In this ongoing series, I’ll take you behind the scenes into how I designed a level, to hopefully teach something about level design and the processes we use as level designers.
Rovey is a 3d action adventure, in which you have to collect three items on each level to advance to the next level. It takes inspiration from old school 3d platformers like Mario 64, Banjo-Kazooie and others.
Whenever I start work on a new game, I always try to see what the design doc/leads’ pillars for the game are, in terms of aesthetic, theme and especially emotion. What is the overriding emotion of this game? Is this supposed to be a difficult game, a relaxing game, a narrative game where the mechanics take a backseat? Knowing that the lead took inspiration from 90s 3d platformers told me that this game could be more challenging to the player, and more focused on action and dexterity, as those games often were, instead of smoothing challenges to make it easier for players as would be appropriate in a more narrative driven game.
This led to the second challenge, which was; what was the unique hook of this level? As this drew inspiration from Super Mario 64, I decided to follow the design template modern Mario level design uses. That template is:
- Introduce a concept in a safe area where the player can fail without consequence.
- Test the player has grasped the concept by having them demonstrate mastery over a dangerous environment.
- Twist the concept by adding in some other constraint, mechanic or ability on top of the base one.
- Finally, discard the mechanic to make way for another one in the next level.
This template aids quick levels designed to be played in 5-10 minutes and provides a variability of challenge.
But wait, I hear you ask, why use a Galaxy era design pattern if the inspiration was Mario 64? Players often equate newer designs with their nostalgic ideas of old games, forgetting the bugs, sharp edges, and past-generation design decisions those games made. This design template reflects a modern players’ understanding of 90’s 3d platformers, seen through rose-tinted nostalgic glasses.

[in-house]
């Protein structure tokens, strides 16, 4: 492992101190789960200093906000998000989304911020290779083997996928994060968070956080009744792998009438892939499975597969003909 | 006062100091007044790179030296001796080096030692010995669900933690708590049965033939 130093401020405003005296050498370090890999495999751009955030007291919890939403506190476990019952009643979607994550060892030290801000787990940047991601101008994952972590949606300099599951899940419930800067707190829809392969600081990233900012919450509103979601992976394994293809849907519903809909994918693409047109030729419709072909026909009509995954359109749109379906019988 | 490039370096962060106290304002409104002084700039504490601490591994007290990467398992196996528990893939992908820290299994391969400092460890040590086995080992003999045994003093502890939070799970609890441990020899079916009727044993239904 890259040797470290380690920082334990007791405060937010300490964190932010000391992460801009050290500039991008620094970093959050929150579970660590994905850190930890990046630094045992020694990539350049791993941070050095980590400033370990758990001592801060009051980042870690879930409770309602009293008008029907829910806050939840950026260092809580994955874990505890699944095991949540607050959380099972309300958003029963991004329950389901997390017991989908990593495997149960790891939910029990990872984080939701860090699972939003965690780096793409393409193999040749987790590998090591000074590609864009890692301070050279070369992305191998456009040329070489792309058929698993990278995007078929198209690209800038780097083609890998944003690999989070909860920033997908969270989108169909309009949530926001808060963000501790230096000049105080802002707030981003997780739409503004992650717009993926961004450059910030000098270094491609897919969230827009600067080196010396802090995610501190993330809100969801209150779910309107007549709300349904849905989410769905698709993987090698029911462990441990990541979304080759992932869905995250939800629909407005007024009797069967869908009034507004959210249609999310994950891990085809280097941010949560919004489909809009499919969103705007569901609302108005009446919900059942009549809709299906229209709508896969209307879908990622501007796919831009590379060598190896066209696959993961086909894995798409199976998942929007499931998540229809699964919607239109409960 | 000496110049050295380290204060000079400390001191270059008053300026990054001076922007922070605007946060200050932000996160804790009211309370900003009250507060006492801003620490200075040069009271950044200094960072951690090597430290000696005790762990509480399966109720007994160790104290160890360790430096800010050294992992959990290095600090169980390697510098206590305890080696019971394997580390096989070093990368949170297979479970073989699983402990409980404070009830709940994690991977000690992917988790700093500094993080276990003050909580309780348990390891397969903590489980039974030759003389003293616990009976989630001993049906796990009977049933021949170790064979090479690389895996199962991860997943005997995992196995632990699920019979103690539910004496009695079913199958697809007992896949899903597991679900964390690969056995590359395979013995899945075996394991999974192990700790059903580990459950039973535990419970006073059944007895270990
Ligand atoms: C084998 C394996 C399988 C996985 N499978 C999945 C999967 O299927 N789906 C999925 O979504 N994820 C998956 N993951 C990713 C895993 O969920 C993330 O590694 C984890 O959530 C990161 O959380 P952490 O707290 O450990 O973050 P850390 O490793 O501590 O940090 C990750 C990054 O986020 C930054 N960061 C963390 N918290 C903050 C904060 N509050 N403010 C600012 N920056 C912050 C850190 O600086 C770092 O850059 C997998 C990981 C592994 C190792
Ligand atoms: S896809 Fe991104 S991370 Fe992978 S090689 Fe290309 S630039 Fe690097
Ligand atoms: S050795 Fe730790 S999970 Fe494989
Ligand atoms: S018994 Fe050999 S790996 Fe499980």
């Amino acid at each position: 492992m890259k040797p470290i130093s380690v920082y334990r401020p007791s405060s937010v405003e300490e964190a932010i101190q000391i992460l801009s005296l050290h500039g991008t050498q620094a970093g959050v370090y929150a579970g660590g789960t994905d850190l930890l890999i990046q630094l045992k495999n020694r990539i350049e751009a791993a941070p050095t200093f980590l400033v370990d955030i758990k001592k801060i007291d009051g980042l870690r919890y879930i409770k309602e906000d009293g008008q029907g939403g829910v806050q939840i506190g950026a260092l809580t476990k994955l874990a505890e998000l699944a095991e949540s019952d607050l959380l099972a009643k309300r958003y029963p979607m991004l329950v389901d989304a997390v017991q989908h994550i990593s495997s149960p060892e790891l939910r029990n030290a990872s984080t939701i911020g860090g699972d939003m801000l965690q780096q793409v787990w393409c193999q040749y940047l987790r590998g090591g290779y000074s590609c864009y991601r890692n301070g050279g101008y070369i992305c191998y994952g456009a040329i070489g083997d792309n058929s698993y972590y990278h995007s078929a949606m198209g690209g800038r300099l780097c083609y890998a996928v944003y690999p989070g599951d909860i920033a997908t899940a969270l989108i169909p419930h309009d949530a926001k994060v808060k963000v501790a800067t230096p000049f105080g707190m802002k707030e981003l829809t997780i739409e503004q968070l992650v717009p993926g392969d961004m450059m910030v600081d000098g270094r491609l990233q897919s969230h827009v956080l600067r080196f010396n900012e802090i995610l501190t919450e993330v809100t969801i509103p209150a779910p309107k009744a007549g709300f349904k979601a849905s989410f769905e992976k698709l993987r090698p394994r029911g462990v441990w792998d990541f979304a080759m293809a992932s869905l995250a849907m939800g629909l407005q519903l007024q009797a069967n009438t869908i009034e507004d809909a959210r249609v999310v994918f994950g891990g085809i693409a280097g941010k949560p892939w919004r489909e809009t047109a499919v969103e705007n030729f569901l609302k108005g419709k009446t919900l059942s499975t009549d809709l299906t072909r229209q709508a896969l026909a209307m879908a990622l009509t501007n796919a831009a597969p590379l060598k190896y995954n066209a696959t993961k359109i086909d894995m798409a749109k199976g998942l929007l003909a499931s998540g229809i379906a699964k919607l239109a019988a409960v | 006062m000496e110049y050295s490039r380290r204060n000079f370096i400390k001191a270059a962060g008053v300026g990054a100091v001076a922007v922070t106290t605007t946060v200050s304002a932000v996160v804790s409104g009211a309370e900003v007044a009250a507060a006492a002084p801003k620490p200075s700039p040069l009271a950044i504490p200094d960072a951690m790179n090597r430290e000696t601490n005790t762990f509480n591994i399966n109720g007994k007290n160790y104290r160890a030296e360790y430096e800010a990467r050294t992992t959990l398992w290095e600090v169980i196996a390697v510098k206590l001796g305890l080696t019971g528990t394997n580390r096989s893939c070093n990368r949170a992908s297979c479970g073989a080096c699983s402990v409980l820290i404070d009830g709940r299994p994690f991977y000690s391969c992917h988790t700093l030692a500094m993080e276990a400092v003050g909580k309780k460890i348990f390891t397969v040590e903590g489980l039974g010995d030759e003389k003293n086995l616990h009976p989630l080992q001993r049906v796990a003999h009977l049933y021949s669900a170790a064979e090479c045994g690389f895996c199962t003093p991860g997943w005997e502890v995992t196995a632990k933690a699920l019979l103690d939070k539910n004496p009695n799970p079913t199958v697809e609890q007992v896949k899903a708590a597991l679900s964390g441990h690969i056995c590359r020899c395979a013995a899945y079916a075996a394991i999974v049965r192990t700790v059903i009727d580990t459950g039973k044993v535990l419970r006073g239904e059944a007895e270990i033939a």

Here is the level when it was given to me by the environmental artist.
Here is the final design I made.
The level lacked interesting player feel and structure at first. I added in a circular flow to the level, so that the player was progressively challenged throughout and then after a mechanical finale, deposited back at his spaceship, where the level could be completed.
For the mechanical hook, I decided to go with flipping platforms, a genre staple. I made a few variables in code to control the flip speed, wait time between flips, and a timing variance, so each platform wouldn’t be flipping at the same time. This allowed me to tweak the platforms enough to create a wide variety of difficulty for the platforms.
The height of the platforms also allowed the player to see the structures in the distance, helping with pathfinding and creating “weenies” the player would naturally move towards.
I knew the player in each level had three magical MacGuffins to find to advance the plot. This gave me an easy mechanical hook, as I could craft three mini areas that progressively challenged the player.
Next I set up my three areas, following the design template. Here is my first island, where the mechanic is introduced, the flipping chain is short and there is safe ground under the player. There are almost no consequences for failure for the player.
The second set I put over water, with a more complex set of flipping platforms, with one safe zone between flipping sets. This ramps up the mechanical difficulty and tests that the players grasp how to navigate the platforms.
I also put a choice of paths here for the player, something I always try to do when I can. This adds to triangularity, the concept that risk, reward and fun are closely correlated. There is a shorter path that is more difficult, with fast flipping platforms, or a longer path with slower platforms. Safer, but with more opportunities to flub a landing.
Finally after navigating through a set of islands the player reaches the third set of islands. These islands have fewer safe zones, more platforms, and faster platforms. Some of the platforms also move, thus twisting the initial mechanic and adding another degree of interest and difficulty to the original mechanic.
Finally I give the players one last choice- to go the long but safer way back, retracing their steps over the island back to their ship, or to take a much faster but potentially more dangerous route that leads directly back to their ship.
The trick here is that the finale platform sequence is designed to look hard and get players’ heart rates racing as they have to move quickly, but it’s actually not as hard as it looks. After the hard platforming of the third set, I tried to design the finale platforms as a sort of cathartic release, a Nathan Drake, last second, hand-grabbing-the-edge-of-the-train kind of experience. This takes the players back to their ship and ends the level.
Rovey is free and available to play here: https://tfunk.itch.io/rovey.